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'Everyone should expect a rise in rent': The 5 U.S. cities where rent has increased most this summer

"One of the simple reasons that rent has increased is increased demand."

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After a stagnant year of Covid, rent prices have bounced back in a big way. The median monthly cost for a one-bedroom apartment has jumped 5% compared to this time last year, according to Zumper's June National Rent Report. Two-bedroom rents are up more than 6%. Even major cities that saw precipitous drops in rent last year, such as San Francisco, are back on the upswing.

"Everyone should expect a rise in rent and other costs," says Darren Nix, the founder of landlord insurance company Steadily.

"One of the simple reasons that rent has increased is increased demand," Nix explains. "Younger generations are trying to live in cities to start their lives and work. Older generations are selling their homes with the housing boom, and trying to rent. Many people in between have moved due to the pandemic."

Here are the 5 U.S. cities where rents increased most from May to June, according to Zumper: 

Irving, Texas

Median one-bedroom rent: $1,180
Month-over-month one-bedroom rent increase: 5.4%
Median two-bedroom rent: $1,580
Month-over-month two-bedroom rent increase: 5.3%

San Francisco, California

Median one-bedroom rent: $2,790
Month-over-month one-bedroom rent increase: 5.3%
Median two-bedroom rent: $3,690
Month-over-month two-bedroom rent increase: 2.5% 

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Madison, Wisconsin

Median one-bedroom rent: $1,200
Month-over-month one-bedroom rent increase: 5.3%
Median two-bedroom rent: $1,450
Month-over-month two-bedroom rent increase: 0%

Des Moines, Iowa

Median one-bedroom rent: $1,010
Month-over-month one-bedroom rent increase: 5.2%
Median two-bedroom rent: $1,060
Month-over-month two-bedroom rent increase: 5%

Reno, Nevada

Median one-bedroom rent: $1,210
Month-over-month one-bedroom rent increase: 5.2%
Median two-bedroom rent: $1,550
Month-over-month two-bedroom rent increase: 0%

Major cities are making a comeback

The pandemic pushed many Americans to move. Millions of people relocated in 2020, and while many of them flocked to the suburbs in search of more space, some are starting to return to big cities as offices reopen.

"People left big cities due to fear of Covid, but found out they could come back a lot faster than expected," says Eric Nerhood, the president and owner of Premier Property Buyers. "Rents [have] increased dramatically due to the demand."

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The eight most expensive cities for renters — New York, San Francisco, Los Angeles, Boston, Oakland, San Jose, Washington, D.C., and Seattle — haven't seen prices return to they were before Covid. But they're starting to creep back up: While rents were down 20% year-over-year in January 2021, they're now down just 15.6% compared to January 2020.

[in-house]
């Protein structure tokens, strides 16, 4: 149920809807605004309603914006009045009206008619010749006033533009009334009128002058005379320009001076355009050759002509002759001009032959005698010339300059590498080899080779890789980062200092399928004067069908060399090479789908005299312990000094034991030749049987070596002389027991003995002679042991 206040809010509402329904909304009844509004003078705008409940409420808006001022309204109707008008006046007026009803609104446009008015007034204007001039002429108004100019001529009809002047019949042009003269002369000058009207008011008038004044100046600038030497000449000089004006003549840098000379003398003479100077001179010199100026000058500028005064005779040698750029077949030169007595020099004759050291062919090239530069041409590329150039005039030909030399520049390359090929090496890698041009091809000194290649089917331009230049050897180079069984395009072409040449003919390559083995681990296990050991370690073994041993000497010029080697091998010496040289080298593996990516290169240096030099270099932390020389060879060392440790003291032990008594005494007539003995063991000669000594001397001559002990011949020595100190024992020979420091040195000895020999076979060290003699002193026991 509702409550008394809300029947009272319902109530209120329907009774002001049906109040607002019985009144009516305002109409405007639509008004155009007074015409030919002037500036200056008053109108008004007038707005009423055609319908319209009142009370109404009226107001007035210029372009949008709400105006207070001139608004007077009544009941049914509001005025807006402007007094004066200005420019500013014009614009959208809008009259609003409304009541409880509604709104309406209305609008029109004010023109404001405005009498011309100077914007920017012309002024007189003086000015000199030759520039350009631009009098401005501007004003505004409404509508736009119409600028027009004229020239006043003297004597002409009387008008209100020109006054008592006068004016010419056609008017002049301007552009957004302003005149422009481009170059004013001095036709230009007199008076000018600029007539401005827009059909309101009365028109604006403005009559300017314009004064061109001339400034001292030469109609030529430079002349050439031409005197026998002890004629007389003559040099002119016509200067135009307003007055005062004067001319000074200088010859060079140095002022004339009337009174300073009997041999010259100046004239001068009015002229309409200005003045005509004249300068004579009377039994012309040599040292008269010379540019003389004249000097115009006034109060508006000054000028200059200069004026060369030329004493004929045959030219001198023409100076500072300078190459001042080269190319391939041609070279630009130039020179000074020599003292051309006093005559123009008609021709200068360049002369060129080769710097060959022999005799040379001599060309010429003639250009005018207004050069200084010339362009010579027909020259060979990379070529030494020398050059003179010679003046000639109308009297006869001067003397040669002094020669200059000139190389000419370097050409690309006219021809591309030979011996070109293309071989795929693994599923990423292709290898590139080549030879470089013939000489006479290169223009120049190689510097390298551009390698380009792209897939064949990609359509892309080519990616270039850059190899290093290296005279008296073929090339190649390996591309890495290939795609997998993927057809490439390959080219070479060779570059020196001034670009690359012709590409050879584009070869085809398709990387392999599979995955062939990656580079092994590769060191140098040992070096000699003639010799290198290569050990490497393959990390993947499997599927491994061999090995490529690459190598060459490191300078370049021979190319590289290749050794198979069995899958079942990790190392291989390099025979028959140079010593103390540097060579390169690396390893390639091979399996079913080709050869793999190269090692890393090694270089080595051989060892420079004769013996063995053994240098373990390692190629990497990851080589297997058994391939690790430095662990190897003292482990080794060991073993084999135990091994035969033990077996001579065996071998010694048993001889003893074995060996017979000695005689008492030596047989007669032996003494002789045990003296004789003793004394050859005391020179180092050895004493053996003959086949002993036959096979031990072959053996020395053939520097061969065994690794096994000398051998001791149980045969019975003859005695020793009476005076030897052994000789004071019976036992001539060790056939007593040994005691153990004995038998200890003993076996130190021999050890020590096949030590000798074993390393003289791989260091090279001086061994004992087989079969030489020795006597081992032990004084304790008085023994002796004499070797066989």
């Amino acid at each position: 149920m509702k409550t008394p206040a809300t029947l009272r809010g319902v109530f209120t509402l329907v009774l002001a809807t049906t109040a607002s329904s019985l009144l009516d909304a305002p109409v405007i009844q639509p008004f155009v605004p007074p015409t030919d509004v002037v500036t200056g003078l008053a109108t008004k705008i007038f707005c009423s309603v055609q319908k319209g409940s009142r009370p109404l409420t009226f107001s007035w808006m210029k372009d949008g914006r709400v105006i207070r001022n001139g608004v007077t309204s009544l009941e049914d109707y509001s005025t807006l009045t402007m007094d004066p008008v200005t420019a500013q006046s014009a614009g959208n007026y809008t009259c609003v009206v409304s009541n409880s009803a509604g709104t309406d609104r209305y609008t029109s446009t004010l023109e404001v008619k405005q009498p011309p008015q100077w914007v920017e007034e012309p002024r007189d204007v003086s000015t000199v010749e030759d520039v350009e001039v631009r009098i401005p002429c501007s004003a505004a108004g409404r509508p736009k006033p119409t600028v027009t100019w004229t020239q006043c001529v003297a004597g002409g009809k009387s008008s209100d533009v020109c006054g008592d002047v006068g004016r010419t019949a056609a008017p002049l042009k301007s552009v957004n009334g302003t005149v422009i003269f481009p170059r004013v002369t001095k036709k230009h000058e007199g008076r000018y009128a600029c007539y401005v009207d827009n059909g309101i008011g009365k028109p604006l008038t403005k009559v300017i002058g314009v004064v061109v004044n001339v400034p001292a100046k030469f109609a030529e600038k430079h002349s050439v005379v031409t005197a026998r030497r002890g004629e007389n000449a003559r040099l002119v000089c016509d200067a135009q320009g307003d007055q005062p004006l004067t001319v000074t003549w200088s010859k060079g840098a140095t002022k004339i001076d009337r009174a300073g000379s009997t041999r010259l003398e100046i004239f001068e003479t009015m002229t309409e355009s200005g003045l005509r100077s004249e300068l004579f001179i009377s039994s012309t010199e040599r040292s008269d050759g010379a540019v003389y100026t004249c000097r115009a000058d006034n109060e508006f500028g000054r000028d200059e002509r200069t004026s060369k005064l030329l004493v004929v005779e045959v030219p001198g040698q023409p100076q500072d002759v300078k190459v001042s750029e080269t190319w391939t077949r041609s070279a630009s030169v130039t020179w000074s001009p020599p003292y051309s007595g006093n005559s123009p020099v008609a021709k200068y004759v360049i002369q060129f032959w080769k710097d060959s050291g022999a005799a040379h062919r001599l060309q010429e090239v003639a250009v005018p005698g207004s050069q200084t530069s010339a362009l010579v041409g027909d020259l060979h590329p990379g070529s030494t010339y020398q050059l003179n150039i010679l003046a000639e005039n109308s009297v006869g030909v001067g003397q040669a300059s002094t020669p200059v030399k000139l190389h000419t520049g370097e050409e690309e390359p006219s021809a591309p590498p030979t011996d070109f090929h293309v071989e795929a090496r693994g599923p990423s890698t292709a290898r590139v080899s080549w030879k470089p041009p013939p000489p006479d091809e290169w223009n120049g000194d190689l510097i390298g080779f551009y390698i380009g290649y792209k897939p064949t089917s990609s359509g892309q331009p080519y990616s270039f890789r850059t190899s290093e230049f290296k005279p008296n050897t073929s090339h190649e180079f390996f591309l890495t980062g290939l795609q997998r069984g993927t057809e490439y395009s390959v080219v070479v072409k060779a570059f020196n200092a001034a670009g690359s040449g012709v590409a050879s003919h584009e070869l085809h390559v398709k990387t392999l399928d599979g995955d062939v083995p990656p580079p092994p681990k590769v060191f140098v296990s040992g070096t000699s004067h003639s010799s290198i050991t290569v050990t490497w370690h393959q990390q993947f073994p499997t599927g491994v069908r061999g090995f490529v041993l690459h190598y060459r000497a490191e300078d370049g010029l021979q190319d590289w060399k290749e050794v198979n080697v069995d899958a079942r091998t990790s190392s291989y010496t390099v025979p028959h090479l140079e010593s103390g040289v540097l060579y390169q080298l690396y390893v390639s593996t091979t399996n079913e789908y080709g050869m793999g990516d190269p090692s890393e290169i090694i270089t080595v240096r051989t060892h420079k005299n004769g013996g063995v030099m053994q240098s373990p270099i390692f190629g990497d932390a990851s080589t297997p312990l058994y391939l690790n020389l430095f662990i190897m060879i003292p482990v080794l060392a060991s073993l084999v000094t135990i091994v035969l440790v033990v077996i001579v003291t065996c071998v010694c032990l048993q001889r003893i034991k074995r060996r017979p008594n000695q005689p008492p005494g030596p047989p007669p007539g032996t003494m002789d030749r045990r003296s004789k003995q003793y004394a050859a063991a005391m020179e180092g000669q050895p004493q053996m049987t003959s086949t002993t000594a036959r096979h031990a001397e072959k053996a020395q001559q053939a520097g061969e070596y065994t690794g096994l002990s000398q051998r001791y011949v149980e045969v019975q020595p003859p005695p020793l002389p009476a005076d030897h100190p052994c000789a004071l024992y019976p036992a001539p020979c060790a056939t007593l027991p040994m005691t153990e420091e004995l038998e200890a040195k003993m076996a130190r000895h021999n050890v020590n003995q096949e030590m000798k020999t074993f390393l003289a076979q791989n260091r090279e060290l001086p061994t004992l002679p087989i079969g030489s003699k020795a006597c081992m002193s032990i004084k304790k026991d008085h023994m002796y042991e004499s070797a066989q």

In the second tier of pricey cities — San Diego, Miami, Chicago, Fort Lauderdale, Santa Ana, Long Beach, Anaheim, and Honolulu — rents are actually up 1.2% compared to January 2020. That's a sharp increase from this March, when they were down 8.7% compared to the previous January.

Of the 100 cities studied by Zumper, only 24 are seeing lower rents compared to before the pandemic. And of those 24, half are down by less than 5%.

Suburbs aren't immune to rent increases

The suburbs saw a rental demand surge of their own, as people with the flexibility to work remotely aimed to get more space for their money.

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The Dallas-Fort Worth area is a good example. Its surrounding suburbs have experienced some of the country's largest rises in rent since the beginning of the pandemic. For a one-bedroom apartment, up-and-coming suburbs including Frisco, McKinney, and Plano saw year-over-year rent increases of 7.8%, 10%, and 10.6%, respectively.

Even older, less trendy parts of the Dallas Metroplex saw surges: Rents in Richardson jumped more than 14%, while in Euless, prices are up more than 15%.

How to prepare for a rent hike

Big increases in rent have big consequences, especially for those still recovering financially from the pandemic. Rising rents are a major contributor to inflation, and continued increases could curb the nation's economic growth.

Even more troubling is the potential for eviction as tenants struggle to cover higher rents. About 2 in 5 renters in a recent Rent.com poll said they couldn't handle a $150 monthly rent increase. Meanwhile, nearly half of respondents in a U.S. Census Bureau poll of 7.4 million adult renters said it's "very" or "somewhat" likely they'll be evicted by September.

But there are ways to save. "There is always room for more negotiation," Lauren Riefflin, home trends expert at StreetEasy, recently told Grow. For example, a landlord might offer a better rate if you are willing to sign a longer-term lease or able to pay more of the rent upfront.

You could also leverage your skills, says Nix. "With contractors backlogged, many landlords are looking for handy people. If you have skills including lawn care or pest control, you could offer your services for decreased rent. You could also try to sell your skills or find ways to downsize your belongings."

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